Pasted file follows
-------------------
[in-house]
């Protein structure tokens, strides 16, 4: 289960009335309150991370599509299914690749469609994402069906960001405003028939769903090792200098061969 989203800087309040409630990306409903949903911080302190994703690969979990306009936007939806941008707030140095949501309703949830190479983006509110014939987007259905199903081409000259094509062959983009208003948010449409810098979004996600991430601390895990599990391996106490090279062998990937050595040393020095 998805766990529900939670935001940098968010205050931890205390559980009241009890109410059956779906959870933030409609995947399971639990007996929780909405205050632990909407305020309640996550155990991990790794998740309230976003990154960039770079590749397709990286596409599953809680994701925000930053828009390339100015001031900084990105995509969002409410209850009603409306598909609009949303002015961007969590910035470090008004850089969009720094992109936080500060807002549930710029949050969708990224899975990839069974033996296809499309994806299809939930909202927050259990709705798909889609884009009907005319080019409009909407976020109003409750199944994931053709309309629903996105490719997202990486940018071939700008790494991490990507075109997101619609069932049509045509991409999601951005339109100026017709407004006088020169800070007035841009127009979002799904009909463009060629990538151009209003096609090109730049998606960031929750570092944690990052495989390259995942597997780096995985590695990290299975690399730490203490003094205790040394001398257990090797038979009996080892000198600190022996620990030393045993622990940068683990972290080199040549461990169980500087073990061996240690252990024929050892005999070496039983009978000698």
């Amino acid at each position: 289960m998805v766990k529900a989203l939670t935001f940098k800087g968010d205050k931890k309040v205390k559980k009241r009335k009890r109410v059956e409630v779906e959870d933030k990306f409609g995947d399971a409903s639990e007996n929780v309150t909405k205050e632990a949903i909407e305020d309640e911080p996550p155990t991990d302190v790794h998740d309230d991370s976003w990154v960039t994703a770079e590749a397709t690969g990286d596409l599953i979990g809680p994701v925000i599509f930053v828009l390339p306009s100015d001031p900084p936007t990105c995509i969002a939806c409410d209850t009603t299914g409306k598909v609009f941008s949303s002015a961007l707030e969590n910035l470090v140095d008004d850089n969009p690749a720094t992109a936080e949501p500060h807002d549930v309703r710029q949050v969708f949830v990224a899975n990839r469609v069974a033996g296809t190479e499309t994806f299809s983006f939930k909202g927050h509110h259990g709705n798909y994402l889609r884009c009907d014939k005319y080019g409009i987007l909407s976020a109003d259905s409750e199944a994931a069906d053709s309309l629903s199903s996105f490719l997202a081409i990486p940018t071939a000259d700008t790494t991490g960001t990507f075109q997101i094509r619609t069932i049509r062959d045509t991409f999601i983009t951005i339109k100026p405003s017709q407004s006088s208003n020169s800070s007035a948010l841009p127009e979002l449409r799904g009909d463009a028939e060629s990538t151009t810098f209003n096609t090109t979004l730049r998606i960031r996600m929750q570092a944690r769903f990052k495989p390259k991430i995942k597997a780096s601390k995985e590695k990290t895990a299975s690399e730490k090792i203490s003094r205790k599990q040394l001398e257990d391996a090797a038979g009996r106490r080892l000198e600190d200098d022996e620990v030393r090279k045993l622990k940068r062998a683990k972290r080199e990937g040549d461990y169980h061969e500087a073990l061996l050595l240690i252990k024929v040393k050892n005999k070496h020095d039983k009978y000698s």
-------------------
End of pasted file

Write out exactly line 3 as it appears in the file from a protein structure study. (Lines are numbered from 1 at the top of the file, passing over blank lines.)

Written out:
């Amino acid at each position: 289960m998805v766990k529900a989203l939670t935001f940098k800087g968010d205050k931890k309040v205390k559980k009241r009335k009890r109410v059956e409630v779906e959870d933030k990306f409609g995947d399971a409903s639990e007996n929780v309150t909405k205050e632990a949903i909407e305020d309640e911080p996550p155990t991990d302190v790794h998740d309230d991370s976003w990154v960039t994703a770079e590749a397709t690969g990286d596409l599953i979990g809680p994701v925000i599509f930053v828009l390339p306009s100015d001031p900084p936007t990105c995509i969002a939806c409410d209850t009603t299914g409306k598909v609009f941008s949303s002015a961007l707030e969590n910035l470090v140095d008004d850089n969009p690749a720094t992109a936080e949501p500060h807002d549930v309703r710029q949050v969708f949830v990224a899975n990839r469609v069974a033996g296809t190479e499309t994806f299809s983006f939930k909202g927050h509110h259990g709705n798909y994402l889609r884009c009907d014939k005319y080019g409009i987007l909407s976020a109003d259905s409750e199944a994931a069906d053709s309309l629903s199903s996105f490719l997202a081409i990486p940018t071939a000259d700008t790494t991490g960001t990507f075109q997101i094509r619609t069932i049509r062959d045509t991409f999601i983009t951005i339109k100026p405003s017709q407004s006088s208003n020169s800070s007035a948010l841009p127009e979002l449409r799904g009909d463009a028939e060629s990538t151009t810098f209003n096609t090109t979004l730049r998606i960031r996600m929750q570092a944690r769903f990052k495989p390259k991430i995942k597997a780096s601390k995985e590695k990290t895990a299975s690399e730490k090792i203490s003094r205790k599990q040394l001398e257990d391996a090797a038979g009996r106490r080892l000198e600190d200098d022996e620990v030393r090279k045993l622990k940068r062998a683990k972290r080199e990937g040549d461990y169980h061969e500087a073990l061996l050595l240690i252990k024929v040393k050892n005999k070496h020095d039983k009978y000698s």